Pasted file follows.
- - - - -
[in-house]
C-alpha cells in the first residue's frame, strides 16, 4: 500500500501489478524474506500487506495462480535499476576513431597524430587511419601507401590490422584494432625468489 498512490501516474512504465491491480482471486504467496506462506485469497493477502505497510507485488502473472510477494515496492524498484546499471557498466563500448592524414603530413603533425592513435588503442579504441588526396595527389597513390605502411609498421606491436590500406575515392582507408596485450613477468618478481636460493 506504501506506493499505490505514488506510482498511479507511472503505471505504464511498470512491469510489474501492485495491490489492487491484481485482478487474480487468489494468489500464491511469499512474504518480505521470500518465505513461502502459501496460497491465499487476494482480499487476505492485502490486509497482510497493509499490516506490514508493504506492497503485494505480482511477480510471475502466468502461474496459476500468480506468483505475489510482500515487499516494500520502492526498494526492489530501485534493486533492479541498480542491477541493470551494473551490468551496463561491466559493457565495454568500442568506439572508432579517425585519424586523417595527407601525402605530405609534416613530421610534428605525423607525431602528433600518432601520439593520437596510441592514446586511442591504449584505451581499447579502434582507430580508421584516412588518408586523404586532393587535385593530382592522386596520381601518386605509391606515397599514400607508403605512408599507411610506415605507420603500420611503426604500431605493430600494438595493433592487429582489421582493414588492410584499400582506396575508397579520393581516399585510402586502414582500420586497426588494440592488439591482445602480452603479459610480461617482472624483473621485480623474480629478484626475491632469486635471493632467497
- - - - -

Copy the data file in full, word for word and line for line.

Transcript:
[in-house]
C-alpha cells in the first residue's frame, strides 16, 4: 500500500501489478524474506500487506495462480535499476576513431597524430587511419601507401590490422584494432625468489 498512490501516474512504465491491480482471486504467496506462506485469497493477502505497510507485488502473472510477494515496492524498484546499471557498466563500448592524414603530413603533425592513435588503442579504441588526396595527389597513390605502411609498421606491436590500406575515392582507408596485450613477468618478481636460493 506504501506506493499505490505514488506510482498511479507511472503505471505504464511498470512491469510489474501492485495491490489492487491484481485482478487474480487468489494468489500464491511469499512474504518480505521470500518465505513461502502459501496460497491465499487476494482480499487476505492485502490486509497482510497493509499490516506490514508493504506492497503485494505480482511477480510471475502466468502461474496459476500468480506468483505475489510482500515487499516494500520502492526498494526492489530501485534493486533492479541498480542491477541493470551494473551490468551496463561491466559493457565495454568500442568506439572508432579517425585519424586523417595527407601525402605530405609534416613530421610534428605525423607525431602528433600518432601520439593520437596510441592514446586511442591504449584505451581499447579502434582507430580508421584516412588518408586523404586532393587535385593530382592522386596520381601518386605509391606515397599514400607508403605512408599507411610506415605507420603500420611503426604500431605493430600494438595493433592487429582489421582493414588492410584499400582506396575508397579520393581516399585510402586502414582500420586497426588494440592488439591482445602480452603479459610480461617482472624483473621485480623474480629478484626475491632469486635471493632467497